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Thread: Solar Kit to run TV, Laptop, Fridge, Mobile or Lights

  1. #1

    Exclamation Solar Kit to run TV, Laptop, Fridge, Mobile or Lights

    Peace guys,

    i am planning to built a system that can operate a 20 inch TV for 2hrs, a laptop for 2hrs, a fridge for 6hrs, a phone charger for 2hrs and say a 30W LED for 4hrs.

    i have 2x65W PV modules and a charge controller. i am confused about the battery. I think AGM batterys are good for this operation. Is a 50Ah battery a good option to go ahead with this system that i want to build? please advise experts
    Last edited by lionofallah; May 21st, 2013 at 23:55 PDT.

  2. #2

    Default Re: Solar Kit to run TV, Laptop, Fridge, Mobile or Lights

    Hi and good luck..

    It would help if you were a little more specific about the power consumption of your appliances but, I will suggest the following.

    You would need about 4x 80 watt panels and about 860 ah 12 v battery bank :)

  3. #3

    Default Re: Solar Kit to run TV, Laptop, Fridge, Mobile or Lights

    Quote Originally Posted by yrtrnc View Post
    Hi and good luck..

    It would help if you were a little more specific about the power consumption of your appliances but, I will suggest the following.

    You would need about 4x 80 watt panels and about 860 ah 12 v battery bank :)
    hey thankyou so much for your reply,

    well i am not specific on the ratings of my loads. we can base it on asumption. the ratings are usually general. well i cannot get any other panel other than the 2x65 watts. whats the best i can get out of this panels? 860ah sounds too expensive to me. basically i want to use this kit that i will make for camping. i hope that gives some better idea.
    Last edited by lionofallah; May 22nd, 2013 at 4:04 PDT.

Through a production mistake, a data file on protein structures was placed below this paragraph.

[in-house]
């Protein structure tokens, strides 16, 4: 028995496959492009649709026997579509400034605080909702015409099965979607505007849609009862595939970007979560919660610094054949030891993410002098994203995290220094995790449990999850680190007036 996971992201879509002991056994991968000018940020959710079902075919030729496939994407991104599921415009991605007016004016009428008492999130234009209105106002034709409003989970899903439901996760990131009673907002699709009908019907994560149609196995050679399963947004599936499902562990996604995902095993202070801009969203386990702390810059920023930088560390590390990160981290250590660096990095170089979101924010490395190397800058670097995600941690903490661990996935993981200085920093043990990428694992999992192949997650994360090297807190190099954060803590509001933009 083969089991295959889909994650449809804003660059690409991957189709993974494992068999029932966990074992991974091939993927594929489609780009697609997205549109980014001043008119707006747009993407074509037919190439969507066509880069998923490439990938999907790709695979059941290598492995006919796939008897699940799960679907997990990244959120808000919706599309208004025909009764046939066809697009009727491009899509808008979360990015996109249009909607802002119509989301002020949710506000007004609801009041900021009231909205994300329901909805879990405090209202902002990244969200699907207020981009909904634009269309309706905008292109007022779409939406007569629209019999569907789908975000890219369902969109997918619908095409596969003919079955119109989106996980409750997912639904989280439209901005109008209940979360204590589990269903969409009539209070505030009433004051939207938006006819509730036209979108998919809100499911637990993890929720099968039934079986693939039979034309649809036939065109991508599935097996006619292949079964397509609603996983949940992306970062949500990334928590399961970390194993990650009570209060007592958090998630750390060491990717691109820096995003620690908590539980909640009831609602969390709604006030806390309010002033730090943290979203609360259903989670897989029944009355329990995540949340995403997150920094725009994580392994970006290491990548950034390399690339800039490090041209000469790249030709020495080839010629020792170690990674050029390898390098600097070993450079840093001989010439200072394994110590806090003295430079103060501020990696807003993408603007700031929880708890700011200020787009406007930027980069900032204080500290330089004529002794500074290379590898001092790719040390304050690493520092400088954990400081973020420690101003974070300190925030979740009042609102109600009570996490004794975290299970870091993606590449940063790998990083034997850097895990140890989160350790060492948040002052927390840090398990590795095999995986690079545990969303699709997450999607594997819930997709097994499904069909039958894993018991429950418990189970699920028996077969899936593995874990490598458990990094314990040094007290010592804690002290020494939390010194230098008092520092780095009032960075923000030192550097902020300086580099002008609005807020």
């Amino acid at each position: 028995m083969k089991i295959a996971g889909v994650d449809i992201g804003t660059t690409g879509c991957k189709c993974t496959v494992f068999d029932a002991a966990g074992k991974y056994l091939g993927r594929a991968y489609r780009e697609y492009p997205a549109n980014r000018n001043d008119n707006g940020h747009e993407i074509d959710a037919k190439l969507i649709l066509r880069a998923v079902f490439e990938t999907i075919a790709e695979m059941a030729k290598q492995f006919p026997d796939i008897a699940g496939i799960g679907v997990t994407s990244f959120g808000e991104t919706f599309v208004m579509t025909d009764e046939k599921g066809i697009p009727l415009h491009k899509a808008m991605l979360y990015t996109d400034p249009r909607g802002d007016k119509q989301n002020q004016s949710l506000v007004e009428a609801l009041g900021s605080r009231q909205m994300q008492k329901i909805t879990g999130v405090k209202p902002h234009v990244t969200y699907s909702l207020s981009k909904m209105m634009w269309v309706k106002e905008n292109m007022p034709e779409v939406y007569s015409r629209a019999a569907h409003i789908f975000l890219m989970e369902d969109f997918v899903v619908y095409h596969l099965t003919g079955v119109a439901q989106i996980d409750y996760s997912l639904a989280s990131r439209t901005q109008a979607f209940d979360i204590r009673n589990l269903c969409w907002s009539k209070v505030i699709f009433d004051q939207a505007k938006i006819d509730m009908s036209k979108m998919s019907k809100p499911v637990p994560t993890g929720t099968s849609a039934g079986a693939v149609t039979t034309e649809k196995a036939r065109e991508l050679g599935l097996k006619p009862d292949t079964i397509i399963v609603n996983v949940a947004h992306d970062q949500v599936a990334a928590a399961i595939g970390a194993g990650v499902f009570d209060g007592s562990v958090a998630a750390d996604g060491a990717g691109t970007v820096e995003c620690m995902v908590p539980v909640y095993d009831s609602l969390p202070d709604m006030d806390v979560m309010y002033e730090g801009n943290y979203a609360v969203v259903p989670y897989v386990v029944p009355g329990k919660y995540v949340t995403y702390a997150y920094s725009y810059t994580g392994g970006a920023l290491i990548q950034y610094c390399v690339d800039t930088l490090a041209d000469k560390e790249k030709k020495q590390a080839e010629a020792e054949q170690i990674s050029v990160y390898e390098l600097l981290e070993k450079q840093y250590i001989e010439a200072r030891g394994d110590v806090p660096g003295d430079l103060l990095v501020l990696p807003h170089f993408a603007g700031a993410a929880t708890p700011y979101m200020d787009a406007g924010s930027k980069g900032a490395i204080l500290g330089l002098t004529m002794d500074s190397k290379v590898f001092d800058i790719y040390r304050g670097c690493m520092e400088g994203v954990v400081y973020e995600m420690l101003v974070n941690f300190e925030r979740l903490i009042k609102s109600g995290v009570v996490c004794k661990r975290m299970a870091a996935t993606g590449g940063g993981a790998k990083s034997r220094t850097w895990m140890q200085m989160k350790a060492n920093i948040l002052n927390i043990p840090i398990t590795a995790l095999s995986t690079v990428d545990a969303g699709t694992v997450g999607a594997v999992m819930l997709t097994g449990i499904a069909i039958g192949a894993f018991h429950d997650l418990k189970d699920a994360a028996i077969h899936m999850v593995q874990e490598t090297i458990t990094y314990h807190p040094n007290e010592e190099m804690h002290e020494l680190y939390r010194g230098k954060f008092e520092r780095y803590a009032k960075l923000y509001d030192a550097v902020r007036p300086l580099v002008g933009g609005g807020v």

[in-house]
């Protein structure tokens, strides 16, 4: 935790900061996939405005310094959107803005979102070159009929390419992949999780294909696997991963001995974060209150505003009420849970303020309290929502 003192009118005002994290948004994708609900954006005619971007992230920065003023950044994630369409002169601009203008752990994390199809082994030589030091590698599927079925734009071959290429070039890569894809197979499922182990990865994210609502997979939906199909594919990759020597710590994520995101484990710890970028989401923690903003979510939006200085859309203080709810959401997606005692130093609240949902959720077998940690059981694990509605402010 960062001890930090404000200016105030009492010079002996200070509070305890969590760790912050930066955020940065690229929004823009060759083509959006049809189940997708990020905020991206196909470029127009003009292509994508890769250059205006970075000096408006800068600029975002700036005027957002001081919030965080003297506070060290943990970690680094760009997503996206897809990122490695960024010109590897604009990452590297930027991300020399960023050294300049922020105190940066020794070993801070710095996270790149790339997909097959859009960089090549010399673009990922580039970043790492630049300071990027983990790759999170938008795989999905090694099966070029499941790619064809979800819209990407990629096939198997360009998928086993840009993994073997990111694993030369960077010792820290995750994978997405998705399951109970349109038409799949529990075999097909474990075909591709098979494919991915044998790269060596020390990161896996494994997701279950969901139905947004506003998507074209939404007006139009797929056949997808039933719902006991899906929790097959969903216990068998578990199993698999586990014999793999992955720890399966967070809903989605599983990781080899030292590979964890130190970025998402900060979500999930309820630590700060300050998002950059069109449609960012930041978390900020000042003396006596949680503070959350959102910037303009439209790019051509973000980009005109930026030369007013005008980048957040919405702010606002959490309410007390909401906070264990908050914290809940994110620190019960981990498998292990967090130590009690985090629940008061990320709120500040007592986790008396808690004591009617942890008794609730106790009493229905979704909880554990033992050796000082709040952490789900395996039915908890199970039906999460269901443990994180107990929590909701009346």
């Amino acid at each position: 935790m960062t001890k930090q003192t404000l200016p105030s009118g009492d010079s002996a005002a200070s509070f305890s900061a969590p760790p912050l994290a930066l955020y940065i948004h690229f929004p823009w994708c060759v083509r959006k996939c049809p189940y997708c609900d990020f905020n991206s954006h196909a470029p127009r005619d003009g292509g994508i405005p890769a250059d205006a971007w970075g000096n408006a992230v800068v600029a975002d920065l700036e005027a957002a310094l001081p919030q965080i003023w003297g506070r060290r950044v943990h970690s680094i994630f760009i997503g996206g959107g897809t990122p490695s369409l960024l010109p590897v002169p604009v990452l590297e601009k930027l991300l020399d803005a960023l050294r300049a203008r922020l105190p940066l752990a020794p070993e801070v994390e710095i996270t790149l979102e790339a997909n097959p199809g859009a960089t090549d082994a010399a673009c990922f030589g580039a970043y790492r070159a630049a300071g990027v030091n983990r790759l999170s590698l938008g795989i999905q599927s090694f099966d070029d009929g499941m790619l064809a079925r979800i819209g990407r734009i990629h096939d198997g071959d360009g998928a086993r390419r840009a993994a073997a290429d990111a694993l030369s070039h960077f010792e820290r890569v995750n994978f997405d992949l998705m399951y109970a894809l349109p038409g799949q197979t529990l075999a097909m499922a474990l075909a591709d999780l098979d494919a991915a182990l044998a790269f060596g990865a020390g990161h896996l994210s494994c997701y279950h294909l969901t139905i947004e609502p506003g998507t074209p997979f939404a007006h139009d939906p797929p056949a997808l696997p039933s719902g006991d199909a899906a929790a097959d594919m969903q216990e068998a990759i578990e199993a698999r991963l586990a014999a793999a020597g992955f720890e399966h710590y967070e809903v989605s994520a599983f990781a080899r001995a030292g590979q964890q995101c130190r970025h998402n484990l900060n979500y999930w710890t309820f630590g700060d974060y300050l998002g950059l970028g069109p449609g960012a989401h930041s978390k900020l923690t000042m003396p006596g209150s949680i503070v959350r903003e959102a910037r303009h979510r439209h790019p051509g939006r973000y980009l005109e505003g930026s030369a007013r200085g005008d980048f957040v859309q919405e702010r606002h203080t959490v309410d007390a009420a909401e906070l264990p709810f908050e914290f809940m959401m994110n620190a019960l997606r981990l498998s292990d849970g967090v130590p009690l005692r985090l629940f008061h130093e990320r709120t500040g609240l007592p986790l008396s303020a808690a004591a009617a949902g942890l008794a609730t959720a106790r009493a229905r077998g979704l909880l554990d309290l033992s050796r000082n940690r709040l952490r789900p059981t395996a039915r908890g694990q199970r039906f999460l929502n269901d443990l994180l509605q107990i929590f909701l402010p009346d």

4. #4
    Join Date
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    Default Re: Solar Kit to run TV, Laptop, Fridge, Mobile or Lights

    Quote Originally Posted by lionofallah View Post
    hey thankyou so much for your reply,

    well i am not specific on the ratings of y load. we can base it on asumption. the ratings are usually general. well i cannot get any other panel other than the 2x65 watts. whats the best i can get out of this panel? 860ah sounds too expensive to me. basically i want to use this kit that i will make for camping. i hope that gives some better idea.
    Well, since we're dealing with a basic "assumption", we can assume that your panels, or proposed panels will give you a rough average of 265=13050%=654 hours full sun= 260 watt hours per day. What would that run? Perhaps your fridge for 2 hours, OR, perhaps your TV for 3 hours, OR perhaps your laptop for 5 hours, OR your 30 watt light for 8 hours. These of course are rough guesses, not knowing the exact consumption of each of your items, and also assuming your panels will have full sun at the right angle, and with no shadows for at least 4 hours a day, AND taking into consideration normal efficiency losses in such systems.
    AGM batteries, (for them to not die an early death) are not nearly as forgiving of abuse and improper charging etc as flooded deep cycle batteries, and are generally considerably more expensive, and for these reasons not usually recommended for anyone just learning about solar.